Irish Horror Writer: Brian McKinley

Irish Horror Writers Month – An Interview with Brian McKinley

Brian McKinley doesn’t really exist. He’s a constructed mortal identity used by a relatively young Vampyr in order to publish the truth about The Order. Due to the world-wide influence of The Order and its minions, these accounts must all be published as fiction. Sometimes the names and sequence of events have been changed to protect the innocent, the guilty, and to keep from getting sued.

Brian is no longer a typical Vampyr and, for this reason, lives in hiding and writes from a secret location. The real “Brian” lives a life of danger and excitement; he loves Star Trek, Game of Thrones, and gangster movies as much as he loves chicken fried steak. And he really loves chicken fried steak! He’s a reader, a role-player, and a dreamer. He’s lived many lifetimes and is eager to share as many…

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Guest Blog: Irish Vampires by Brian McKinley

Irish Vampires by Brian McKinley

Ireland is not particularly known for its vampire legends. Strange, in a way, because the Emerald Isle gave birth to two of the best-known and most influential vampire authors in history: Bram Stoker and Sheridan LeFanu. The authors of both Dracula and Carmilla, respectively, were both born and raised in Ireland and likely owe some of their literary creations’ characteristics to stories they heard growing up.

The most famous of Ireland’s vampires is a specific woman known as the Dearg Due (dar-ag dua) or “red blood sucker” said to be buried in Waterford, Ireland. The story is told of a beautiful young woman who, forced to marry a cruel and abusive clan chieftain, committed suicide. At the anniversary of her death, she rose from the grave with a blood lust. She began with her father and former husband, but her rage and thirst could…

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Guest Blog: Vampire Witches by Brian McKinley

Guest Blog by Brian McKinley

To be clear, I’m not talking about Wiccans or other modern pagans who identify as witches nowadays. In the ancient world, all through medieval times, and up until very recently, the witch was a figure of black magic and malevolence. They often symbolized everything that a culture considered evil or taboo including things like blood-drinking and cannibalism. Most “living vampires” of folklore fall into this category.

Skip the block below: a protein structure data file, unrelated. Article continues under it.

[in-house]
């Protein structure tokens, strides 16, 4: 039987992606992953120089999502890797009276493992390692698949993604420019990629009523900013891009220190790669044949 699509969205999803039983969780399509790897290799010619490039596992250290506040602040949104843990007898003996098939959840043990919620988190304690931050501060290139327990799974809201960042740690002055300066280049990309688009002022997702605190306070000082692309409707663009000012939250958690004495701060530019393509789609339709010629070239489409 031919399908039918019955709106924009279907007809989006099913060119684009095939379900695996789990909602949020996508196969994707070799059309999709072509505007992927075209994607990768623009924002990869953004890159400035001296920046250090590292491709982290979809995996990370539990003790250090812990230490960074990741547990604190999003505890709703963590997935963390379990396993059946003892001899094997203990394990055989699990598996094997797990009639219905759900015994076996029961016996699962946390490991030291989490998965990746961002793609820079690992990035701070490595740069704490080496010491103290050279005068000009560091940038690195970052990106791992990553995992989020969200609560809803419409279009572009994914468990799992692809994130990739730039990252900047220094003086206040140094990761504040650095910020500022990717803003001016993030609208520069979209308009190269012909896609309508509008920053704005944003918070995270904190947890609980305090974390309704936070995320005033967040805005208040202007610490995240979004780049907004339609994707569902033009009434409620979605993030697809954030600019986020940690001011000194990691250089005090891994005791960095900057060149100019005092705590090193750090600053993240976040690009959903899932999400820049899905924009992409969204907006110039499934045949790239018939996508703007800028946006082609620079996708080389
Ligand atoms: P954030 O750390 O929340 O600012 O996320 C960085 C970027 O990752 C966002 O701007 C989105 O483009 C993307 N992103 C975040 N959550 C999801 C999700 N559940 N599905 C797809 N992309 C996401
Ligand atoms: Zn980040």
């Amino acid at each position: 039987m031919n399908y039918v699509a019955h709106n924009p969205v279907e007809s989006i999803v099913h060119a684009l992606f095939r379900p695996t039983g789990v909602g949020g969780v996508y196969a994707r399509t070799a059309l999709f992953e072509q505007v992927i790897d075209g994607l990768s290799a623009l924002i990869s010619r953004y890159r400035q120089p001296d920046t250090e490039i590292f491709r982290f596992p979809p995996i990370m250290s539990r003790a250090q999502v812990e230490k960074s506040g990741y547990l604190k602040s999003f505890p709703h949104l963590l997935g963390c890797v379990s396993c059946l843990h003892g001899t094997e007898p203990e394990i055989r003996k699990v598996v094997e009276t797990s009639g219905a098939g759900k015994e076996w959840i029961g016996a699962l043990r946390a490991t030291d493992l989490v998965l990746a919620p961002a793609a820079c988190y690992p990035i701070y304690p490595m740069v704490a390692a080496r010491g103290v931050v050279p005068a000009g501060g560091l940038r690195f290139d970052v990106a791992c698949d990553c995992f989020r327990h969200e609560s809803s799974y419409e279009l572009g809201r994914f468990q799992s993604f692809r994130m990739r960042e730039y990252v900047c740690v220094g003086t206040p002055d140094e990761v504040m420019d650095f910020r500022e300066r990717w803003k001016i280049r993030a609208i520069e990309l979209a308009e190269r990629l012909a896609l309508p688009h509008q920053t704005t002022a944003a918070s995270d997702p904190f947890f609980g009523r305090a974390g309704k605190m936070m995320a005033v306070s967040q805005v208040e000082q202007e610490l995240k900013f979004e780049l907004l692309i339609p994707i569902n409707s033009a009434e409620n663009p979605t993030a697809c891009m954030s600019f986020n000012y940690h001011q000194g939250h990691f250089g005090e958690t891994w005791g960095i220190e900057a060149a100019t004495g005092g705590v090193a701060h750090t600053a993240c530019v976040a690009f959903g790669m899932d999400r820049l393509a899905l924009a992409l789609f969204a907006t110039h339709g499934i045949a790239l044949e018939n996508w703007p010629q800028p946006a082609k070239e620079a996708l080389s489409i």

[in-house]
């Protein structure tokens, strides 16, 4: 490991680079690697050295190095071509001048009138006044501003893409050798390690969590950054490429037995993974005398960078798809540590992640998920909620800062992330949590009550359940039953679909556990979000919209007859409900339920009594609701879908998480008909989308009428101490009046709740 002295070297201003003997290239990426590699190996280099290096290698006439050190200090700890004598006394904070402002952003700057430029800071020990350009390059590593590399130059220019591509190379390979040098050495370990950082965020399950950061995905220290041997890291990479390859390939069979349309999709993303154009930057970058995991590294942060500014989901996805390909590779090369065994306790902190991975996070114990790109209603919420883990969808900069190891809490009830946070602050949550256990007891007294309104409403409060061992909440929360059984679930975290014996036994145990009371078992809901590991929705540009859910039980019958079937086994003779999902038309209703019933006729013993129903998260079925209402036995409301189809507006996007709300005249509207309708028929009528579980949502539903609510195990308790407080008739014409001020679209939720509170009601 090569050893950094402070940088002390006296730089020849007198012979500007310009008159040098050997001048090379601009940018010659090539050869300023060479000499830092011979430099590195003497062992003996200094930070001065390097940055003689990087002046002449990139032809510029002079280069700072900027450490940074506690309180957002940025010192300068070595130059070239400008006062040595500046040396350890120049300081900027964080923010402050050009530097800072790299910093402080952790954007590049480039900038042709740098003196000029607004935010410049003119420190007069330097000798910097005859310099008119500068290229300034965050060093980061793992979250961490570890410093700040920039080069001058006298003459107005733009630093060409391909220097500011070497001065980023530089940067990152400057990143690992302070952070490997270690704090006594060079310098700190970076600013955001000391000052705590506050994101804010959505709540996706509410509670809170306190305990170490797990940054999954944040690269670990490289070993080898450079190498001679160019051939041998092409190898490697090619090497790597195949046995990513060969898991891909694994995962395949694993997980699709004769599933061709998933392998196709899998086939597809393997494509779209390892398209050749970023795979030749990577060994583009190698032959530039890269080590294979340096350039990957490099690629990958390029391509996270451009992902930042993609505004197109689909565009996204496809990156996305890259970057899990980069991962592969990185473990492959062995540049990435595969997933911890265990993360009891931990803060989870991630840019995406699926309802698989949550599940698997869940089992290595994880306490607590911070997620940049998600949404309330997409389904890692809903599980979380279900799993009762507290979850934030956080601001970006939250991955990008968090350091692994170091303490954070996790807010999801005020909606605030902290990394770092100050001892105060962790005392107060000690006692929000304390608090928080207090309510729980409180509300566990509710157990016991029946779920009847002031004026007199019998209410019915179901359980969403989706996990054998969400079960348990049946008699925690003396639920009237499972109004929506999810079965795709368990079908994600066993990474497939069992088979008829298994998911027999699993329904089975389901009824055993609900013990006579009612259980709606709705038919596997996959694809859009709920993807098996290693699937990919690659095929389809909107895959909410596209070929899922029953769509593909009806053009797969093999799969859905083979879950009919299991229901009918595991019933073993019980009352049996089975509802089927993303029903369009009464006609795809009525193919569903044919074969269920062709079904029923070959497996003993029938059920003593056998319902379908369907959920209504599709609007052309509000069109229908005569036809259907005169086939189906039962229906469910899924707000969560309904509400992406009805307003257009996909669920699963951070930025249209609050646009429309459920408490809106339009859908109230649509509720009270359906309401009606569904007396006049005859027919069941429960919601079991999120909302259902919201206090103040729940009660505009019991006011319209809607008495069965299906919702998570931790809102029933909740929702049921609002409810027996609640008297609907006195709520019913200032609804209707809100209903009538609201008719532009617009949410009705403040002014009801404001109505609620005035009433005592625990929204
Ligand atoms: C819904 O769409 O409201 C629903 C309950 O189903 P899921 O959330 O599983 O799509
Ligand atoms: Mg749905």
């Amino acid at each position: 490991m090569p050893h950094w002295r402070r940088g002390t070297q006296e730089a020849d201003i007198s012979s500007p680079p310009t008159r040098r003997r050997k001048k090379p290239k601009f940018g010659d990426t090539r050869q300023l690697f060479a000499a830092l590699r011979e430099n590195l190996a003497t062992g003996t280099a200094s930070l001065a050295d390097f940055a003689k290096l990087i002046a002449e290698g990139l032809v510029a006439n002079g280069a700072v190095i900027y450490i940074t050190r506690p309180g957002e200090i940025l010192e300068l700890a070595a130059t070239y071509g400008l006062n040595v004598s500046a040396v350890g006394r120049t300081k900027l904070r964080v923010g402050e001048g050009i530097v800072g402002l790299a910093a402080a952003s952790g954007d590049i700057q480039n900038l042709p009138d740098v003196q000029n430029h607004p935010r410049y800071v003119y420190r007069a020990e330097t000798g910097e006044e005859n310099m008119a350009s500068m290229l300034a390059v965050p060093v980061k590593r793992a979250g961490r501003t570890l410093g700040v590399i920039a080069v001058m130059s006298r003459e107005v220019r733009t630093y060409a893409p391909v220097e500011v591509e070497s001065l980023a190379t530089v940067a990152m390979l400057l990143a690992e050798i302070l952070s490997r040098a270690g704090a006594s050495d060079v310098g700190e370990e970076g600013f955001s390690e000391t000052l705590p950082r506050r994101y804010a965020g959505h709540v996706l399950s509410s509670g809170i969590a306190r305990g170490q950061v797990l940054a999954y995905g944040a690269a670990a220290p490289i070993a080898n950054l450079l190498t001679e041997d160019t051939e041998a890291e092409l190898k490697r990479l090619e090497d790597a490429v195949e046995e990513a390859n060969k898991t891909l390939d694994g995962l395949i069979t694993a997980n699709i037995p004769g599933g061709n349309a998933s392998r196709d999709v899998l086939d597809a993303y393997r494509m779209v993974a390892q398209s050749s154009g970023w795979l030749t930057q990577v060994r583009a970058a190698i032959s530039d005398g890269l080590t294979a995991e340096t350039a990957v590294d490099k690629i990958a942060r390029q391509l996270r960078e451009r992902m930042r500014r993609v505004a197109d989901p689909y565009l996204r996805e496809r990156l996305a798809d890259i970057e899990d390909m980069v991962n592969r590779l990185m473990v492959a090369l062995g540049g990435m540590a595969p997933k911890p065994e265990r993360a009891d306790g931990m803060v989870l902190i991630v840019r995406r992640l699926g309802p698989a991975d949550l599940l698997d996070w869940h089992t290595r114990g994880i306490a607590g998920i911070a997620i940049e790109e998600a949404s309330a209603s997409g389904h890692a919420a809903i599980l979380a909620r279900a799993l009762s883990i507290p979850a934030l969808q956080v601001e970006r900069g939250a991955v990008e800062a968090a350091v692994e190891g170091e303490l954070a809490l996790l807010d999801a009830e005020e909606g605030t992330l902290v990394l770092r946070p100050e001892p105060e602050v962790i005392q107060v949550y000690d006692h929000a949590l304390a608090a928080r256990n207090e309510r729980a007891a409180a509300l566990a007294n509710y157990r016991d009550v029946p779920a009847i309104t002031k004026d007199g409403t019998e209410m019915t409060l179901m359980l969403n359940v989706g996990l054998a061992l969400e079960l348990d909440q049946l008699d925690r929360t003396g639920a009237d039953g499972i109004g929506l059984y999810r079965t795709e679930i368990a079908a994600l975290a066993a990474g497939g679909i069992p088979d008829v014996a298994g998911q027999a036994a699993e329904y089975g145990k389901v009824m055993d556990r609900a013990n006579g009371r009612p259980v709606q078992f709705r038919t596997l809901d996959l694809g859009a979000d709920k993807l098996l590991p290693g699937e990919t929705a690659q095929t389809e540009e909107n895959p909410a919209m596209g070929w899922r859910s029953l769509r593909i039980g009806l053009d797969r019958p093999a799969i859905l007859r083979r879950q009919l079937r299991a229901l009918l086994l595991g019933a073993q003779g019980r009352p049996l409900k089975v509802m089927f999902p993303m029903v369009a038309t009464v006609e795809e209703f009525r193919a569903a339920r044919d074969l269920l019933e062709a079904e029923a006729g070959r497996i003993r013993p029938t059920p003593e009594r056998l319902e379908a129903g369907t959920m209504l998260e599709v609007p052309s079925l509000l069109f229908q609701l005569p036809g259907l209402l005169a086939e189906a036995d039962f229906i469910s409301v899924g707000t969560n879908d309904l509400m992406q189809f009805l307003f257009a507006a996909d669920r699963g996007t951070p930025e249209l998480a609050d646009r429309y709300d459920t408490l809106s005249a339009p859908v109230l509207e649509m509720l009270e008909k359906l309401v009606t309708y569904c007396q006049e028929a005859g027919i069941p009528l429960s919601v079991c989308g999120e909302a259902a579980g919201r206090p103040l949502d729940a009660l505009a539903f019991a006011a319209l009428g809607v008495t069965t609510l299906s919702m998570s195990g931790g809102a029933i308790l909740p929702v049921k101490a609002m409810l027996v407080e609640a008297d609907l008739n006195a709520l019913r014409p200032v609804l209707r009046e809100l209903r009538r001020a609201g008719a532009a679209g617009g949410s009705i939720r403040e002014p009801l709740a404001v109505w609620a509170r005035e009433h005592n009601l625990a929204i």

In Ancient Rome, the Strix, sometimes also called Striga, were vampiric witches who primarily preyed upon children. They have their roots in Ancient Greek myth, where it was said that the original Strix was a couple condemned for cannibalism and transformed into large owls. Unlike witches of many other cultures , these were considered to be owl creatures who could take human form. After gathering together in a large coven and celebrating, they would fly into the…

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The Depression Tango

“What the hell? How is depression a tango?”

It’s a term I came up with largely by accident that refers to the back-and-forth routine of thoughts, feelings, and reactions that I seem to go through over and over again. Like in a dance, sometimes you lead and life is almost normal; however, even at its best, depression is following right along and making counter-moves for all of yours. When the time comes for it to lead, it can often feel like you’re being dragged across the floor, stumbling and trying to react to each new step, every dip and twist. I chose the tango especially because it’s a close, fast, aggressive dance between the partners. Depression has more sharp edges than the average person knows; it’s not a waltz.


The commercials say “Depression hurts.” They’re right, it does. But it can also sabotage you, cloud your judgment, and even fill you with a hot, seething, directionless rage. They don’t mention those parts on the pleasant commercials with their wistful-looking actors gazing out windows. When you have Depression, you don’t call the shots—or the steps, to continue the analogy. Your emotions aren’t under your control anymore and that’s the most frustrating thing to try to make someone else understand.

An image I found on a quick Google search of depression. I do not own any of these images.


Honestly, depression is really a shitty name for a mental condition as profound and all-consuming as it is. Lower-case-d depression is a term we use to describe a bad mood. It’s sadness. That’s what the average, non-afflicted person pictures when they hear the word. Capital-D Depression is a mental health condition. A disease. And it’s a tornado of emotions. Depression sucks the joy out of life, but also drains the energy you need to fight against it. It’s like a vampire in some ways, leaving you weakened and vulnerable. I used that analogy before in a piece I wrote a few years ago.


“So why can’t you just cheer up?”

This is every Depressives least favorite question, akin to asking a cancer patient why they can’t just not have cancer. But, again, Depression is more than just sadness. If I’m hanging out with friends, I can crack jokes and laugh even with Depression—maybe not when I’m at my worst, because then I won’t want to be near anybody and laughter will be a distant memory. But, sure, with medication or other treatments, I can make people forget that I suffer from Depression, but it hasn’t gone away. To continue the cancer comparison, just because the pain lets up sometimes doesn’t mean that the disease has magically disappeared.